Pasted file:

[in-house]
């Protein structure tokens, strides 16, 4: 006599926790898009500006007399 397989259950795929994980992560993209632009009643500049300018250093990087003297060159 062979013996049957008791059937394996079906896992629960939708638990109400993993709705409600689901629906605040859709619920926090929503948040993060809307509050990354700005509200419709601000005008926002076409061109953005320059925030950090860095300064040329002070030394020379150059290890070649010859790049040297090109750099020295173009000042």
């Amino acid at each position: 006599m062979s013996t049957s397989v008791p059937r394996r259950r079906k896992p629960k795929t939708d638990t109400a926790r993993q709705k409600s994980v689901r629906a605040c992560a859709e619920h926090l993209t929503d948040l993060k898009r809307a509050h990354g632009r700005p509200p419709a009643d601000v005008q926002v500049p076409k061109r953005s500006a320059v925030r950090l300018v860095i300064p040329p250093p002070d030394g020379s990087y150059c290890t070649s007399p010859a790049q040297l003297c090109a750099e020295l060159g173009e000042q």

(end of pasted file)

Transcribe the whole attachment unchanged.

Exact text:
[in-house]
């Protein structure tokens, strides 16, 4: 006599926790898009500006007399 397989259950795929994980992560993209632009009643500049300018250093990087003297060159 062979013996049957008791059937394996079906896992629960939708638990109400993993709705409600689901629906605040859709619920926090929503948040993060809307509050990354700005509200419709601000005008926002076409061109953005320059925030950090860095300064040329002070030394020379150059290890070649010859790049040297090109750099020295173009000042």
């Amino acid at each position: 006599m062979s013996t049957s397989v008791p059937r394996r259950r079906k896992p629960k795929t939708d638990t109400a926790r993993q709705k409600s994980v689901r629906a605040c992560a859709e619920h926090l993209t929503d948040l993060k898009r809307a509050h990354g632009r700005p509200p419709a009643d601000v005008q926002v500049p076409k061109r953005s500006a320059v925030r950090l300018v860095i300064p040329p250093p002070d030394g020379s990087y150059c290890t070649s007399p010859a790049q040297l003297c090109a750099e020295l060159g173009e000042q």